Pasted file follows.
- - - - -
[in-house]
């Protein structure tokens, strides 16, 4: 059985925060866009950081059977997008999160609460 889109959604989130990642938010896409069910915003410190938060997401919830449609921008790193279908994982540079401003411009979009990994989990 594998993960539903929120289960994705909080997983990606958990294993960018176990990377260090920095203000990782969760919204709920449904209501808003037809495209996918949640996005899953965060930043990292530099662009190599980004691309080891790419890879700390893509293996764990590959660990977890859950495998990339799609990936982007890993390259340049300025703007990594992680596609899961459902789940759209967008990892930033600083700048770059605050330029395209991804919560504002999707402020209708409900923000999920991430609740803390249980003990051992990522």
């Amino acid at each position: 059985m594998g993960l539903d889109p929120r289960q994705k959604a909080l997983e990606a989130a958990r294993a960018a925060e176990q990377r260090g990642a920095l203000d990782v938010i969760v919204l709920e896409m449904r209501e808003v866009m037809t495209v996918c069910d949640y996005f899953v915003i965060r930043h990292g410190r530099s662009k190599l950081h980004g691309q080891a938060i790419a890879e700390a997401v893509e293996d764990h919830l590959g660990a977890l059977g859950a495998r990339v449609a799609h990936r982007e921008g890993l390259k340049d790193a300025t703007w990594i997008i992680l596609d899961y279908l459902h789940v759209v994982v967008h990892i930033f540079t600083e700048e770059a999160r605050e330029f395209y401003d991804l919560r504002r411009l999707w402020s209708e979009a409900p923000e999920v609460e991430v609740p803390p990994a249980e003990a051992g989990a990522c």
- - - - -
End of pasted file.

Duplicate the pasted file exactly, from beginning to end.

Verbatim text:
[in-house]
């Protein structure tokens, strides 16, 4: 059985925060866009950081059977997008999160609460 889109959604989130990642938010896409069910915003410190938060997401919830449609921008790193279908994982540079401003411009979009990994989990 594998993960539903929120289960994705909080997983990606958990294993960018176990990377260090920095203000990782969760919204709920449904209501808003037809495209996918949640996005899953965060930043990292530099662009190599980004691309080891790419890879700390893509293996764990590959660990977890859950495998990339799609990936982007890993390259340049300025703007990594992680596609899961459902789940759209967008990892930033600083700048770059605050330029395209991804919560504002999707402020209708409900923000999920991430609740803390249980003990051992990522």
């Amino acid at each position: 059985m594998g993960l539903d889109p929120r289960q994705k959604a909080l997983e990606a989130a958990r294993a960018a925060e176990q990377r260090g990642a920095l203000d990782v938010i969760v919204l709920e896409m449904r209501e808003v866009m037809t495209v996918c069910d949640y996005f899953v915003i965060r930043h990292g410190r530099s662009k190599l950081h980004g691309q080891a938060i790419a890879e700390a997401v893509e293996d764990h919830l590959g660990a977890l059977g859950a495998r990339v449609a799609h990936r982007e921008g890993l390259k340049d790193a300025t703007w990594i997008i992680l596609d899961y279908l459902h789940v759209v994982v967008h990892i930033f540079t600083e700048e770059a999160r605050e330029f395209y401003d991804l919560r504002r411009l999707w402020s209708e979009a409900p923000e999920v609460e991430v609740p803390p990994a249980e003990a051992g989990a990522c």